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It shouldn't take this long -- Harry figures Hermione already knows it -- but he realises one day that he's never seen Lupin.

Not really.

It's the summer after fifth year, horrifying fifth year, and Harry comes to Grimmauld Place missing Sirius -- missing, missing, missing, though he only had a year and a half to know him, really know him. If Hermione misses Sirius, she doesn't show it, but Hermione has become strangely adept at showing nothing. Ron might, but Ron, Harry has realised, is vaguely self-centred. It's not annoying, but it's come to his attention. He wonders if he is the same, sometimes.

The adults are like Hermione, closed off from Harry and his grief as if afraid to touch it, because he knows most of them didn't like Sirius and are horrified at themselves to find they're relieved he's gone.

Lupin, whom Harry has always thought was the epitome of self-control, often leaves dinner if Sirius or the Blacks are mentioned; not storming out as Harry would have done had he been more energetic in his grief, but quietly folding his napkin with a peculiar, withdrawn expression on his face, and taking his plate to the sink before departing. Molly hasn't time to worry about Lupin; she has children of her own to worry about. Kingsley and Arthur and Moody all say to let him alone, which is probably wise. Tonks is too young to know what to do, and Snape too alienated even if he wanted to do something. Dumbledore dispenses platitudes about time healing wounds, which Harry has trouble believing in, now, just like he has trouble believing in Dumbledore himself.

Lupin sometimes leaves meetings, too, but usually on some pretext -- an urgent call to a mission, or checking on the children (Harry and his friends are still The Children, which rankles him deeply).

This isn't why Harry has taken to watching Lupin, though. He watches Lupin because he desperately wants to be closer to him, to learn that quiet self-control that doesn't kill all emotion like some. He wants to hear someone tell him stories about his parents and if Lupin dies most of those stories die with him. He wants to be a good wizard, and Lupin is the best wizard he knows.

Watching Lupin, he uncovers the man's secrets slowly. Even when working in the back-garden, planting summer vegetables and flowers that are sturdy enough the malevolent estate won't kill them, Lupin wears long-sleeved shirts, high collars, trousers or old worn jeans, though he has no trouble going barefoot. He sweats because of it, but no-one ever sees more than a glimpse of wrist or throat or ankle.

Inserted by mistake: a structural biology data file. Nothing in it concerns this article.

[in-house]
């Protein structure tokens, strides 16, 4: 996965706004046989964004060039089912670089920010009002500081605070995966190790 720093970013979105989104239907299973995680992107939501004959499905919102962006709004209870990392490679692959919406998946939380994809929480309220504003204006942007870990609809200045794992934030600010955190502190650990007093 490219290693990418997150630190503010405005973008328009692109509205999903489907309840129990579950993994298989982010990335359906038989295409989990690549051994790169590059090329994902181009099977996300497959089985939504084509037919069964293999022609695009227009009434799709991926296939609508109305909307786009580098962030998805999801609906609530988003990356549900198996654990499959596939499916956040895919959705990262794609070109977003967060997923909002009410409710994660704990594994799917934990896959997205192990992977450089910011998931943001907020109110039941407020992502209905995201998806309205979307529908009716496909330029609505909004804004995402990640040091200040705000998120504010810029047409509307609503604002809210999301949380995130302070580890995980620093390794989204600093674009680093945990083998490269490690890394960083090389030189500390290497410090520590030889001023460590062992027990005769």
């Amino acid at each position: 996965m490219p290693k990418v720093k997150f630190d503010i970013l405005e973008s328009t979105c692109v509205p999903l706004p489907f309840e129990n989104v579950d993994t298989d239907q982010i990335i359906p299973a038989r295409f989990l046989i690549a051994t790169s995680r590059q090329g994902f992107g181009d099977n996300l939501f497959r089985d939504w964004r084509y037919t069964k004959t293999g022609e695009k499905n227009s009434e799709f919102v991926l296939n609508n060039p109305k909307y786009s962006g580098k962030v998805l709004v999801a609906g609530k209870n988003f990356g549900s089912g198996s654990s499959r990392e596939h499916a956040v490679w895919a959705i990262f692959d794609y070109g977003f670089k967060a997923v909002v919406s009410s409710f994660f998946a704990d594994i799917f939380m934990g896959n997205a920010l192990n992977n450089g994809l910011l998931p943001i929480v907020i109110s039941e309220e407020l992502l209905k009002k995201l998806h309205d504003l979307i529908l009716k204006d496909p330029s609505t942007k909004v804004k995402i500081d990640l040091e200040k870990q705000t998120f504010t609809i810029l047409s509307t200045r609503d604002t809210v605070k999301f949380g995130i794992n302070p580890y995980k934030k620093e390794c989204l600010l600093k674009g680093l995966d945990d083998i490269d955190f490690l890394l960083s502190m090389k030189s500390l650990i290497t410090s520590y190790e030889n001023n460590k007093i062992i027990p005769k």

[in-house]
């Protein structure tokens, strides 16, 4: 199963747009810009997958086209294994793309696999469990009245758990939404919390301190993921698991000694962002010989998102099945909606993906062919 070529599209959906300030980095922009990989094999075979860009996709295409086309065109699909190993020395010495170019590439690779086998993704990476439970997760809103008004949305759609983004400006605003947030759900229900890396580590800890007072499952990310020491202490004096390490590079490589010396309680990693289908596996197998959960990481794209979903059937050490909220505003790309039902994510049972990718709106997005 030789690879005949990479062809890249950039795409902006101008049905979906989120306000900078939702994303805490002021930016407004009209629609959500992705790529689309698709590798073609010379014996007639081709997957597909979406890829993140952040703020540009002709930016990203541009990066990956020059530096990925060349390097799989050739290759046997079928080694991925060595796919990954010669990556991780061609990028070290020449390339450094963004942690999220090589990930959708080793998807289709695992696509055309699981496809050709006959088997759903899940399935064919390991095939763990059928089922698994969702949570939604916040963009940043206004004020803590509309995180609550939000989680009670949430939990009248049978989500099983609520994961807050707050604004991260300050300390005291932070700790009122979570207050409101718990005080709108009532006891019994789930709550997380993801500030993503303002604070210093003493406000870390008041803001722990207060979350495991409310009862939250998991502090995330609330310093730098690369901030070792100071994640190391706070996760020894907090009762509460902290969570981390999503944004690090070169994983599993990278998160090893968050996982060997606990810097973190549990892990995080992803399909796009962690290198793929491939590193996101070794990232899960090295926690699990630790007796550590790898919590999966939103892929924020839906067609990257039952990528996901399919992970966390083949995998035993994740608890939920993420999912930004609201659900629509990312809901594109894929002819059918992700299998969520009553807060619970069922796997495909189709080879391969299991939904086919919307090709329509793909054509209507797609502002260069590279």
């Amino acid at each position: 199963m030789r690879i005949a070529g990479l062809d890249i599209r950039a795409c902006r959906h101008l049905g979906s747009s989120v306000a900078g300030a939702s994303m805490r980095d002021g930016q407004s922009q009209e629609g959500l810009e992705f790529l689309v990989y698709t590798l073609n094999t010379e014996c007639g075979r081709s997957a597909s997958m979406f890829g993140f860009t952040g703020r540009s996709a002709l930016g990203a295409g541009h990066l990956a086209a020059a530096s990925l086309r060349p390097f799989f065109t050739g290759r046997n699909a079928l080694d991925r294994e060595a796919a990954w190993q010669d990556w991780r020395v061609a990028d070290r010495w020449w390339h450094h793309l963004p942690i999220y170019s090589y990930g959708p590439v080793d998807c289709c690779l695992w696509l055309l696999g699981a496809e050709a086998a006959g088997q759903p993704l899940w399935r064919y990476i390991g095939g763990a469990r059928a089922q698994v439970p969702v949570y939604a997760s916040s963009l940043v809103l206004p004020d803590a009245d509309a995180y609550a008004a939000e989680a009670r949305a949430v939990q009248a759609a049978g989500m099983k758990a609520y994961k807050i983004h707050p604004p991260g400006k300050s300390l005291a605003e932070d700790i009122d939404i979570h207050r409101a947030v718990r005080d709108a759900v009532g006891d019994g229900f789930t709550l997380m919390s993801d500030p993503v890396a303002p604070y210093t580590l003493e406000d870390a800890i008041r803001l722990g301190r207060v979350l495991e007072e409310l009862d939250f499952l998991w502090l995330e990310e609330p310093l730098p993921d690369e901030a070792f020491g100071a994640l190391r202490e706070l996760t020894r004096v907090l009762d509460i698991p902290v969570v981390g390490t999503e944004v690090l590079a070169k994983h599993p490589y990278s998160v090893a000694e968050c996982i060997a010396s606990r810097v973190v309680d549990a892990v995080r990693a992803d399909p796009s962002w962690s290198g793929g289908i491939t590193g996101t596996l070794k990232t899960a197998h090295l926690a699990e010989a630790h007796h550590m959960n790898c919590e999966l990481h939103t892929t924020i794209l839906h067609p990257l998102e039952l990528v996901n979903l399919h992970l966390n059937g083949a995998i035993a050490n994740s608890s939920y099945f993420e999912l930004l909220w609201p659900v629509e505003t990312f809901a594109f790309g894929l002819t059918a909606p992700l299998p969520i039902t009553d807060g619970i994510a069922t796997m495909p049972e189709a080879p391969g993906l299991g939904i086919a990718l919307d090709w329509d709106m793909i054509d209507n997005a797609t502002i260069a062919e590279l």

The clothes themselves are camoflauge; not baggy, as one would think, merely to hide what Harry discovers is an unhealthily thin body. No, Lupin mastered that and moved onwards to a higher art of concealment. His clothes give a sense of bigness to him, make him seem larger than he is -- he pulls it off because he's tall, Harry suspects, taller than Sirius or Professor Snape or even Dumbledore. His clothes make him look ten, twenty pounds heavier, most of the time, which brings him up to just about the weight he ought to be. The slouch helps, too. Harry didn't realise he was taller than Dumbledore until he saw him reaching for the top of the back-garden wall, once, fingers crawling up the stone; body fully extended, he gripped the top and pulled himself up, crouching on the ledge of the wall -- apparently, for no other reason than to see what might be seen.

Crouched that way, eyes searching for something, Lupin looked like Harry imagined he did at school -- happier, full of mischief like his father and Sirius, young. James was twenty-one when he died, which means -- adding Harry's age onto that, less one -- Lupin is only in his thirties to begin with. Everyone his father's age looks older; Snape from bitterness, Sirius from prison, Lupin from his disease. A wrecked generation, Harry will think later, though for now he merely thinks it weird.

Harry doesn't know Lupin's birthday, though he'd like to. It must be during the school year, otherwise surely someone at Grimmauld Place would mention it.

He wants to be seen watching him. Harry wants to be noticed by Lupin, he wants him to take Harry under his wing, but of course Lupin has no obligation to Harry; not father or godfather, though he was kind to him at school. Lupin has no reason to pay Harry special attention.

Harry wants it all the same, he just doesn't know how to ask without being forward and strange.

One day, in early August -- this year Harry was allowed to come to Grimmauld Pla ce sooner, lest he try to run away and get there on his own -- Lupin comes to the door with Tonks in his arms, limp and bleeding in a dozen places. Harry is the only one around, since Ron and Hermione have a distressing habit of vanishing together and nobody else will stay at Grimmauld Place if they can at all help it.

He lingers in the kitchen doorway while Lupin eases her into a chair and begins efficiently taking down medical supplies from one of the cupboards. Lupin has no shirt on, as shocking for him as nudity would be for anyone else; his shirt is torn into pieces, Harry sees, and wrapped around Tonks' right arm and leg.

"Remus?" Harry ventures. They're allowed to call him that now, and the name comes easily after practice, but it was awkward at first.